It was already announced in December of last year: Google is launching their own ‘Buy Button’, entering the online commerce. It will be deployed in the coming weeks, at first only on mobile devices.
The Buy Button will appear near the Shopping results on mobile, and will not be linked to the Organic search results. When clicked on, the button does not redirect to the retailers website but to a specific Google page. The shipping details can be filled out, as well as the product options like size or color. The transaction itself is also completed on the Google platform, which means that the user will not have to go to the website of the actual retailer.
Google does not take a percentage of the transactions generated through the Buy Button and only charges a normal pay per click fee, identical to the regular search advertising fee.
The retailer however is in charge of the shipping process after Google has transferred the transaction details.
A negative result of this new button for the retailer would be the fact that they will lose traffic on their website, but it shouldn’t affect their sales. On the contrary, shortening the buying cycle might even boost their sales!
Google made it their mission to simplify the customers buying cycle. Today, where mobile is omnipresent in every facet of our everyday life, accessibility of your website and products is key. That’s why Google has been proclaiming the importance of having a mobile website for years and has now even started to penalize non-mobile friendly websites by lowering their rank on SEO.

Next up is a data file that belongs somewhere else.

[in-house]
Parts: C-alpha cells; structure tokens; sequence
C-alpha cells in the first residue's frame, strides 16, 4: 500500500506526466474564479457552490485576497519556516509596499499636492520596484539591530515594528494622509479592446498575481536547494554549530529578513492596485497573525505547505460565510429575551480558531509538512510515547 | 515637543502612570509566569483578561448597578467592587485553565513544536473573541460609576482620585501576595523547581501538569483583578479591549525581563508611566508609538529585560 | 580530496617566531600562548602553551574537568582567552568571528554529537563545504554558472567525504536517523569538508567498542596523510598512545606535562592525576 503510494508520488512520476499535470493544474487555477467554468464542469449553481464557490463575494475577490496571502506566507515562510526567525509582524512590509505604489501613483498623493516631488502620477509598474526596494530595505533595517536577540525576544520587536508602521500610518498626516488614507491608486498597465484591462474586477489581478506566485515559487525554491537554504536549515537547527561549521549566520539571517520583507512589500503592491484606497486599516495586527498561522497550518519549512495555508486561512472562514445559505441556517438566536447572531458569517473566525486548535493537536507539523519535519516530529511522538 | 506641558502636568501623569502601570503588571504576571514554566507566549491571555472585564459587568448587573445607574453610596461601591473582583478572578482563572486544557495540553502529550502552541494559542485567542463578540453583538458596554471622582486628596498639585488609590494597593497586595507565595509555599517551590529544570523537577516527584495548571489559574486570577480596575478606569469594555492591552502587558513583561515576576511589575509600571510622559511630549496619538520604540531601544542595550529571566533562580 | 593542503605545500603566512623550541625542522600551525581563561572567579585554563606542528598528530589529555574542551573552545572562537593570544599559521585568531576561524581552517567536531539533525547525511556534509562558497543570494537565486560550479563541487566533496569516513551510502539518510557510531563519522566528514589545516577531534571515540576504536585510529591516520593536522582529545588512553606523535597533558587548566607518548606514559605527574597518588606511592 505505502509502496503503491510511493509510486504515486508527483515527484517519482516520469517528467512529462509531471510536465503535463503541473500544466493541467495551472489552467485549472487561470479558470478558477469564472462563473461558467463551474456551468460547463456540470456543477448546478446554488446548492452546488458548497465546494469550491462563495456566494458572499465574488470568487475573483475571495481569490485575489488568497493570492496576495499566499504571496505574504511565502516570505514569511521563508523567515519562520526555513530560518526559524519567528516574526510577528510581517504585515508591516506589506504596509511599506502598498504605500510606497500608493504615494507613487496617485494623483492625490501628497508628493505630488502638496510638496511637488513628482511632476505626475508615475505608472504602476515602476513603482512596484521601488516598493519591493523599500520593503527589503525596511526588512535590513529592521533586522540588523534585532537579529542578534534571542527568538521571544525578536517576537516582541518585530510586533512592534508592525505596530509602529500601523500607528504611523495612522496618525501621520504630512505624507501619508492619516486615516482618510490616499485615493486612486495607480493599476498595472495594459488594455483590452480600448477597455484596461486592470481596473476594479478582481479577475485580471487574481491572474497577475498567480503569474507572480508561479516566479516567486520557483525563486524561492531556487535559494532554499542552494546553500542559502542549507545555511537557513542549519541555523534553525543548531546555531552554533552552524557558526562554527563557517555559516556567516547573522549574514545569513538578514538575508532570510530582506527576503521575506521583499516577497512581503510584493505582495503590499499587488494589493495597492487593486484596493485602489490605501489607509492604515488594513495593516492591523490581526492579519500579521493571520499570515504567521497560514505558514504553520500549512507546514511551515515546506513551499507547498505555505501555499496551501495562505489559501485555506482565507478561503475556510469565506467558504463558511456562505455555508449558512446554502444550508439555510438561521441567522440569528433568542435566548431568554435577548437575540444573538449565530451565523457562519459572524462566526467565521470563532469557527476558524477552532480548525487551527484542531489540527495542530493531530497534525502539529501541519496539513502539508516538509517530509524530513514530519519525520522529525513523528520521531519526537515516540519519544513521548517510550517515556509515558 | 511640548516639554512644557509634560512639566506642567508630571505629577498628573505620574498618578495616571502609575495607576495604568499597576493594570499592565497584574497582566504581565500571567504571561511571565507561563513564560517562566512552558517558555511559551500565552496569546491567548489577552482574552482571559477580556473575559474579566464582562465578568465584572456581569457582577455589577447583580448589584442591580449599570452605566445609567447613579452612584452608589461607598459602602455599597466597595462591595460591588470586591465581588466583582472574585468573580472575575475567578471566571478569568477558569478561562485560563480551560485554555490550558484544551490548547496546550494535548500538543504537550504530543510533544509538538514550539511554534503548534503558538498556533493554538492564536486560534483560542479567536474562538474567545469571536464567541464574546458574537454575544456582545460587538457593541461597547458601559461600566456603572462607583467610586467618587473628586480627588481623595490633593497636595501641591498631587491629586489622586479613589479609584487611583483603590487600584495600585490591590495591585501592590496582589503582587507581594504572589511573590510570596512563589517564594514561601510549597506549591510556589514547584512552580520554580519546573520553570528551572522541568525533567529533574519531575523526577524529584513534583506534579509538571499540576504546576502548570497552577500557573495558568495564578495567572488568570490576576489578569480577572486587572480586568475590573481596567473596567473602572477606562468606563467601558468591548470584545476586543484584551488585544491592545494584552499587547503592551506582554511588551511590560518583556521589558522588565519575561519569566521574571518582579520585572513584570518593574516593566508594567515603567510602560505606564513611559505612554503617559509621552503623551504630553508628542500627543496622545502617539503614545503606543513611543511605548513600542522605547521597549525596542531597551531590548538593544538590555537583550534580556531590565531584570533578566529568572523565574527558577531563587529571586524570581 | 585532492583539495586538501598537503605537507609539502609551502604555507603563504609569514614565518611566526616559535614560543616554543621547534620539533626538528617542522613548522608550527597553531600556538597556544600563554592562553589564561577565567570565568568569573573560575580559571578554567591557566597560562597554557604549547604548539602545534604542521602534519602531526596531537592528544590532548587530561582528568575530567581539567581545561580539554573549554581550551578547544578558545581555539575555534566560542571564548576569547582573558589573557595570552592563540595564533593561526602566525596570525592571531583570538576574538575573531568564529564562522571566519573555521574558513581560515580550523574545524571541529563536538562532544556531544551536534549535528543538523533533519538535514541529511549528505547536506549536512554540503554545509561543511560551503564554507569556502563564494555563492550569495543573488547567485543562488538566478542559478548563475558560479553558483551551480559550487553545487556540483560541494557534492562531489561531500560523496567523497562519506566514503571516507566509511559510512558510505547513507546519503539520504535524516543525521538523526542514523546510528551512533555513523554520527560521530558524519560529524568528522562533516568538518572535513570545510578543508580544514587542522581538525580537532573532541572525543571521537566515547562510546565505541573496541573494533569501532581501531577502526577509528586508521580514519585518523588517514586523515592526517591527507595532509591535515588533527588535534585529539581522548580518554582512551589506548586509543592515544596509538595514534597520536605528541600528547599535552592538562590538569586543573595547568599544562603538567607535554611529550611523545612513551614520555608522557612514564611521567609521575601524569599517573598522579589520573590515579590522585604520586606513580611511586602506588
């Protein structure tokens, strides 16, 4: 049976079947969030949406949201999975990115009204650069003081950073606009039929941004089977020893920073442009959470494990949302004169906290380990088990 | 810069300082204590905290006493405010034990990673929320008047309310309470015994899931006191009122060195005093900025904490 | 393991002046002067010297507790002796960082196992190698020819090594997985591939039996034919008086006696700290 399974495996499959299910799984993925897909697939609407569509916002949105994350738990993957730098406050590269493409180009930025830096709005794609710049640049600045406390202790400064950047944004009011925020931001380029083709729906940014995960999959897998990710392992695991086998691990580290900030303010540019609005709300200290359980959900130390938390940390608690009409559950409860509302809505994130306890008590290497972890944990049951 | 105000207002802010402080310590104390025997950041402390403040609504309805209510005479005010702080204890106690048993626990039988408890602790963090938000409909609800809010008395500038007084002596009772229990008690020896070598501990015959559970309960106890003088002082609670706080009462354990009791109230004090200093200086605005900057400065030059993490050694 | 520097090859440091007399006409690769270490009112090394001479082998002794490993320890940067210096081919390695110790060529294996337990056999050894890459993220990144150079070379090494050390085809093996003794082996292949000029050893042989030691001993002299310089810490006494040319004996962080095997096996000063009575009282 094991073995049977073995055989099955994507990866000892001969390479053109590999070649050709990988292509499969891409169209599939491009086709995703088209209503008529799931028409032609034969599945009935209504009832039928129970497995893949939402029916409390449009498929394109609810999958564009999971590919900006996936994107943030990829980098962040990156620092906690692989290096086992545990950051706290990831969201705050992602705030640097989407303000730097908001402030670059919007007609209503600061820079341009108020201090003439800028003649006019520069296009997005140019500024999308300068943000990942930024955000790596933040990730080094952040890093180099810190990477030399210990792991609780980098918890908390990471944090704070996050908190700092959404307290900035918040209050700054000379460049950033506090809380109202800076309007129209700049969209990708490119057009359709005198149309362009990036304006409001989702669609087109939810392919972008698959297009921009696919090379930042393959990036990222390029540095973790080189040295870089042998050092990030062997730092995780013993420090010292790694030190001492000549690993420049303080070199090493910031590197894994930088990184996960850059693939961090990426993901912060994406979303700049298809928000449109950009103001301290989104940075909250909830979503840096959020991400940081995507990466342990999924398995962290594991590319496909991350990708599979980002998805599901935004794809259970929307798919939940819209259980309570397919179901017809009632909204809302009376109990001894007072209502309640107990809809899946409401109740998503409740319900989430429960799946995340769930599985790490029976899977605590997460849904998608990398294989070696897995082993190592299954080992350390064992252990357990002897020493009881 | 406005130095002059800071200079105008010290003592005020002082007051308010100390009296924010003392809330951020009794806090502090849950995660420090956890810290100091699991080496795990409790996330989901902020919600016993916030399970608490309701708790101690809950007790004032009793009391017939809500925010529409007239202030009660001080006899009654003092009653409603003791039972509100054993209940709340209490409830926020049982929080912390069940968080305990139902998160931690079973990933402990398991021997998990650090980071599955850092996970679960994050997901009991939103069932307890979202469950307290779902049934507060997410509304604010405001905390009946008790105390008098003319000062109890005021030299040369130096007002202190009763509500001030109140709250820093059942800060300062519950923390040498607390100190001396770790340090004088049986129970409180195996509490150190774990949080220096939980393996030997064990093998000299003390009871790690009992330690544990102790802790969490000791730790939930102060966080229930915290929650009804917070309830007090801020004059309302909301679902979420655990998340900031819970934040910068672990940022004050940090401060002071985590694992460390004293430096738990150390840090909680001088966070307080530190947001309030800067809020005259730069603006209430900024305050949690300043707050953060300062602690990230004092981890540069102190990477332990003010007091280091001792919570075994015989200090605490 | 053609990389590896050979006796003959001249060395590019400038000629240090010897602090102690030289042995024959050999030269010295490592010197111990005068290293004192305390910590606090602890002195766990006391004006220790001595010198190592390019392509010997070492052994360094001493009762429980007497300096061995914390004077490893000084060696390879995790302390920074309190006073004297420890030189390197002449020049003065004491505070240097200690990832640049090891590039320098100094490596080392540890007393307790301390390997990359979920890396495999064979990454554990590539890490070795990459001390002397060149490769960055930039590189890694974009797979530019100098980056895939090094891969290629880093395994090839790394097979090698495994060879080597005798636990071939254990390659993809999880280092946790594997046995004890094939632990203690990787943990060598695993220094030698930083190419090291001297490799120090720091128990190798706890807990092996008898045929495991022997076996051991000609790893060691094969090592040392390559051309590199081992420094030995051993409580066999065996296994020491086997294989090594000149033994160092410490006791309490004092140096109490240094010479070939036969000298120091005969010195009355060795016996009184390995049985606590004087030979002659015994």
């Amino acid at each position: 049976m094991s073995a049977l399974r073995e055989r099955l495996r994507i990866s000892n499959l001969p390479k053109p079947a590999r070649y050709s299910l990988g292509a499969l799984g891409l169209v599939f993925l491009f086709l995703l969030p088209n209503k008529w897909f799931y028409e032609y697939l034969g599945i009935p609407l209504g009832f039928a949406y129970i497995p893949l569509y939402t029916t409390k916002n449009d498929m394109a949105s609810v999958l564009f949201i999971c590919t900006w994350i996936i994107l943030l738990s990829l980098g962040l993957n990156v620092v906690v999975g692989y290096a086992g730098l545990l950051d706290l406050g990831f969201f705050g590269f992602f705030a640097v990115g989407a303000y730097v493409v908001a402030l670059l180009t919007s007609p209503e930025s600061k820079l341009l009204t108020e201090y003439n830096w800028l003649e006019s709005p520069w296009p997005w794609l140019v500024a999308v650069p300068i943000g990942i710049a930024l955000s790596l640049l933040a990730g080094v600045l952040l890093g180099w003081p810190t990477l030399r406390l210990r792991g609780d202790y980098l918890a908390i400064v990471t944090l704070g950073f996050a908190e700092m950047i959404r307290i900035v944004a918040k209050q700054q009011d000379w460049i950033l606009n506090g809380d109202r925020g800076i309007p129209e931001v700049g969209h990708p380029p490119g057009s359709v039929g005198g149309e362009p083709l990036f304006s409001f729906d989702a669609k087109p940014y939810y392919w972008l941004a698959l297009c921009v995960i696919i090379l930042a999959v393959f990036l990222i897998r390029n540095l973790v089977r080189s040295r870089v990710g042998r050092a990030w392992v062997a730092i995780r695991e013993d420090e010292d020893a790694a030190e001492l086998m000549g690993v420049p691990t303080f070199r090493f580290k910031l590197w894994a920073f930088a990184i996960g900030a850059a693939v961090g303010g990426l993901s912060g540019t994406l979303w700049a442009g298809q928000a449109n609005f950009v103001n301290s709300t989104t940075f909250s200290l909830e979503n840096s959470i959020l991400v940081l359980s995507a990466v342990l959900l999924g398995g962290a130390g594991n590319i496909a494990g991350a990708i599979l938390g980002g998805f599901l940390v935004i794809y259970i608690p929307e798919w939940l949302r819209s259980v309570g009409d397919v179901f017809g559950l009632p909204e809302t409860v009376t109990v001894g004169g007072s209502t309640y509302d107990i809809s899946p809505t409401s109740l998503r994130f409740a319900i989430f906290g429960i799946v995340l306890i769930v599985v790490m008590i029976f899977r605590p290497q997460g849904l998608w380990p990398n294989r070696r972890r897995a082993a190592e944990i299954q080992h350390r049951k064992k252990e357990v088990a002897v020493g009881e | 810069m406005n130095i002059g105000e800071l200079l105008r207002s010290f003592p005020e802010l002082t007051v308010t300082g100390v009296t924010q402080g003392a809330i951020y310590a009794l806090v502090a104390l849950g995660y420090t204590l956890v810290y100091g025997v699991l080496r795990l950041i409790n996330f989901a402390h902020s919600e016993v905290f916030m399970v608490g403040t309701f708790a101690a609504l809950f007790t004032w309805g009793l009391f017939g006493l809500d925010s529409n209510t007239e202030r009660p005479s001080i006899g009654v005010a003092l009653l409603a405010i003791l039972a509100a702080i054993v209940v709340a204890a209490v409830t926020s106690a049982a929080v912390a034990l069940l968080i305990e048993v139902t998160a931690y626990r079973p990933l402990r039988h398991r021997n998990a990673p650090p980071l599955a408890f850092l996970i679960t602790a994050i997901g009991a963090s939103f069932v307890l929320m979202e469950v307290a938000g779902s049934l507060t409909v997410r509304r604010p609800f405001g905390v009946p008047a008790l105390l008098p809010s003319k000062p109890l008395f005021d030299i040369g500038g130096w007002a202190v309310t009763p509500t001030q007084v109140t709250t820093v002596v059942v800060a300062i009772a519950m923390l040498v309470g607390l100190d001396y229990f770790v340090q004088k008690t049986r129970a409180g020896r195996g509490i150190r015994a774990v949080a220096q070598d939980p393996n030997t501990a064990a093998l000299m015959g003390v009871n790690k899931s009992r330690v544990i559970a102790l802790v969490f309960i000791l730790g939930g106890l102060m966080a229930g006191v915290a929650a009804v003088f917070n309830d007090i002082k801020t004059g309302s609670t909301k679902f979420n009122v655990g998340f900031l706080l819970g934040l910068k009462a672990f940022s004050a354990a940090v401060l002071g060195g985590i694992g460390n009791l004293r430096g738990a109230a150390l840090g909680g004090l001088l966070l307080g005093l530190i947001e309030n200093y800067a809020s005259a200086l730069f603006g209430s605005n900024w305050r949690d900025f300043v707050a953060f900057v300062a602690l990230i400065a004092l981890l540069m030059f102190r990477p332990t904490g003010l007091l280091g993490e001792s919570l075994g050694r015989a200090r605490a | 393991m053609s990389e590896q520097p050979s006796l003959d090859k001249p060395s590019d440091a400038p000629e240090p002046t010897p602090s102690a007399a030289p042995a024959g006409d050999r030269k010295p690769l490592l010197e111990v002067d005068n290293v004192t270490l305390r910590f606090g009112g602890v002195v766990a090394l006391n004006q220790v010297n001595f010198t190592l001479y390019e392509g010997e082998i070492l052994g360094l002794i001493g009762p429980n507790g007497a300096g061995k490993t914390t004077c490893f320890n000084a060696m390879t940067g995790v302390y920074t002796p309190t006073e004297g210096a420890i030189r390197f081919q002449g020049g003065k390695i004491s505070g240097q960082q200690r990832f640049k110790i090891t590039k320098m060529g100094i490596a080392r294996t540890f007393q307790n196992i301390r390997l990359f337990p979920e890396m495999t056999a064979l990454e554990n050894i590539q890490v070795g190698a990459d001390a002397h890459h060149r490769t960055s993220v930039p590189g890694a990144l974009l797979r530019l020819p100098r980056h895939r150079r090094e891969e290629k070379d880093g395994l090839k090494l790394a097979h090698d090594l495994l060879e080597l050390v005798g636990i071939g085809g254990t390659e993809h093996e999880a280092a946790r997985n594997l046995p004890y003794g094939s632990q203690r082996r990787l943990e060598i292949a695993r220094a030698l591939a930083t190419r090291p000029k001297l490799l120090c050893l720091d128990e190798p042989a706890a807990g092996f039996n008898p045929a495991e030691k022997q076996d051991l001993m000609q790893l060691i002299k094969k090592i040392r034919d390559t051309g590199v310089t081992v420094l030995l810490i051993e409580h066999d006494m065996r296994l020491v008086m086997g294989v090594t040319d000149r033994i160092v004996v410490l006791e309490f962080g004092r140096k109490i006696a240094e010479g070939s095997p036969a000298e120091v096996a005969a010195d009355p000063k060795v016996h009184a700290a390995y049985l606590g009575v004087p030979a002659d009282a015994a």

In this same logic, adding a ‘Buy Now’ button on Google Shopping, results in a shorter buying cycle. Mobile commerce has always had a conversion rate problem and this button could address the underlying issues. Completing a transaction on small screen is a hassle with long load times and having to zoom in to perform the most basic tasks on a website.
You won’t need to go to the retailer’s website and fill out your personal information on a – let’s be honest – probably non-mobile friendly website. And you definitely won’t have to look for the product you want to purchase on mobile and afterwards go to your desktop to complete the transaction.
It looks like the Buy Button seems to be a win for all retailers. But what about popular marketplaces like Amazon? Their role as a mobile friendly intermediate retailer with the possibility to ‘buy in one click’ is now put at risk. They’re not the only one offering that service anymore.
Google will most definitely benefit from the Buy Button, as it furthers its status as the king of search and a driver in the move towards mobile.